The second point is unassailable. Hizbullah has certainly overstepped its bounds in undertaking such an action. Indeed, not only does it not have the authority to undertake such a decision, the results of its action are by no means clear. Were we to know, if not with certainty, at least with some high degree of probability, that its action would lead to the release of some Lebanese and Palestinian prisoners, then it might be justified. But we don’t, and this casts serious doubts on its permissibility. Moreover, we have to weigh the costs with the benefits: assuming its action would secure the release of some Lebanese and Palestinian prisoners, would the cost be worth it? This we won’t know until we assess the damage of the Israeli response, a damage that might extend not just to Lebanon, but to other countries as well. This is not to hold Hizbullah responsible for Israel’s actions - that would be absurd - but to remember that part of what it is to justify actions is to weigh their consequences.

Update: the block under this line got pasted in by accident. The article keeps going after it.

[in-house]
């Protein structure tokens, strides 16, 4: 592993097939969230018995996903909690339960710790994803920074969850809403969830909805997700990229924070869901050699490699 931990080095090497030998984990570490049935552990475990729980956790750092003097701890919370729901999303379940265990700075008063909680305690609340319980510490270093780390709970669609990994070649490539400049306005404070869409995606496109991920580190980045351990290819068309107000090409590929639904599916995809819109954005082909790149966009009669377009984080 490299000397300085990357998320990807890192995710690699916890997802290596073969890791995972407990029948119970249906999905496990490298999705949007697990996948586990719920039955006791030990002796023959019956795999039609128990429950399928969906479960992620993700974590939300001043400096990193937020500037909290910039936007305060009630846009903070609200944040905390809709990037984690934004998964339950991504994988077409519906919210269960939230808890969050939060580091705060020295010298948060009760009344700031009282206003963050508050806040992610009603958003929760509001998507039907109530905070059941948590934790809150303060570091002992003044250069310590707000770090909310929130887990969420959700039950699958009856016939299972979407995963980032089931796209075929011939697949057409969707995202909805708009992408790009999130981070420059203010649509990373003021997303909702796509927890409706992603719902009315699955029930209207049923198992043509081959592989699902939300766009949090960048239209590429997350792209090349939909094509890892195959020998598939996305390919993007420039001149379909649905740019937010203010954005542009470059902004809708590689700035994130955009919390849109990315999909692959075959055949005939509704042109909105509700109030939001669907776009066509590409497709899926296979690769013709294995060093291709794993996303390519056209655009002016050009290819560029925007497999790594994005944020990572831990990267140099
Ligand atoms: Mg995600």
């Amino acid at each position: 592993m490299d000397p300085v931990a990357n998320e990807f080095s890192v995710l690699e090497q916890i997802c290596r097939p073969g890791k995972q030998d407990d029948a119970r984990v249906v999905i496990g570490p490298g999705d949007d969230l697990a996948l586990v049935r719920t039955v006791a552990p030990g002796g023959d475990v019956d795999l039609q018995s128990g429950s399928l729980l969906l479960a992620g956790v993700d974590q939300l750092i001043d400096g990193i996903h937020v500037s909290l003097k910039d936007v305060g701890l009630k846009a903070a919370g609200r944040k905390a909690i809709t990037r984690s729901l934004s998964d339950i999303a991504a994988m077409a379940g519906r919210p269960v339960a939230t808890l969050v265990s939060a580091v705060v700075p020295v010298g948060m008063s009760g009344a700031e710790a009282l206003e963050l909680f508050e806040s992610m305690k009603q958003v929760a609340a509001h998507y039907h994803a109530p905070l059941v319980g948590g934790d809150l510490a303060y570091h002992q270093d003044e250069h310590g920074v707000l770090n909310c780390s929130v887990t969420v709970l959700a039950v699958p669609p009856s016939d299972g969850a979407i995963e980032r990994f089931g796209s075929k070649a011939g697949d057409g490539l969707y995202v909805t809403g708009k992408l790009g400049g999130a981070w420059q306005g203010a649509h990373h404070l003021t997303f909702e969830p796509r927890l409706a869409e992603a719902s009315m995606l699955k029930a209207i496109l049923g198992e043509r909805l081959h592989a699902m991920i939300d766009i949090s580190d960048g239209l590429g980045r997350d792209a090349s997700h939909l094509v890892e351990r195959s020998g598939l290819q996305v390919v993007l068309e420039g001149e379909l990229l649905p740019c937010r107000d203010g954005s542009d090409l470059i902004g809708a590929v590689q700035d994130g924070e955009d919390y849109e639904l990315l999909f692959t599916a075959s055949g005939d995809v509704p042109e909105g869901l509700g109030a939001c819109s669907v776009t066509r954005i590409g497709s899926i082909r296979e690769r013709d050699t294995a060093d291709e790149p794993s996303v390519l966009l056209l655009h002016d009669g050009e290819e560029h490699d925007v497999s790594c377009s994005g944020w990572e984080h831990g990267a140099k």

The first point, however, admits of give and take. Again, in a sense, Hizbullah’s attack was unprovoked. But we should keep in mind two points. First, Lebanon is in a state of war with Israel; there is no peace agreement between them, and Israel has no compunction about violating Lebanon’s sovereignty when it suits it do so, the most memorable event being its 1996 assault on south Lebanon (the so-called “Operations Grapes of Wrath”), not to mention its numerous breaking of the sound barrier with its violations of Lebanon’s airspace. (This issue, by the way, highlights one of Israel’s many hypocrisies: on the one hand, it considers Lebanon sovereign and that is why it held it entirely responsible for Hizbullah’s attack; on the other hand, it patronizingly claims that one of its aims in attacking Lebanon is to help Lebanon restore its sovereignty over its entire territory by helping it get rid of Hizbullah.) When two countries are in a state of war, accusations of unprovoked attacks become less clear-cut. Certainly, even if it were clear that an attack is unprovoked, this does not mean much when the two countries are in a state of war. (While being interviewed by Wolf Blitzer on CNN on 13 July, Gideon Meir, Israel’s foreign ministry spokesman, claimed that Hizbullah’s attack was a Mafia-like tactic. Blitzer, being the seasoned journalist that he is, failed to ask Meir, let alone point out to him as a fact, whether Israel has engaged in such tactics, by, say, assassinating Palestinians and arresting them without charge. After all, aren’t Palestinian prisoners the whole underlying issue here?)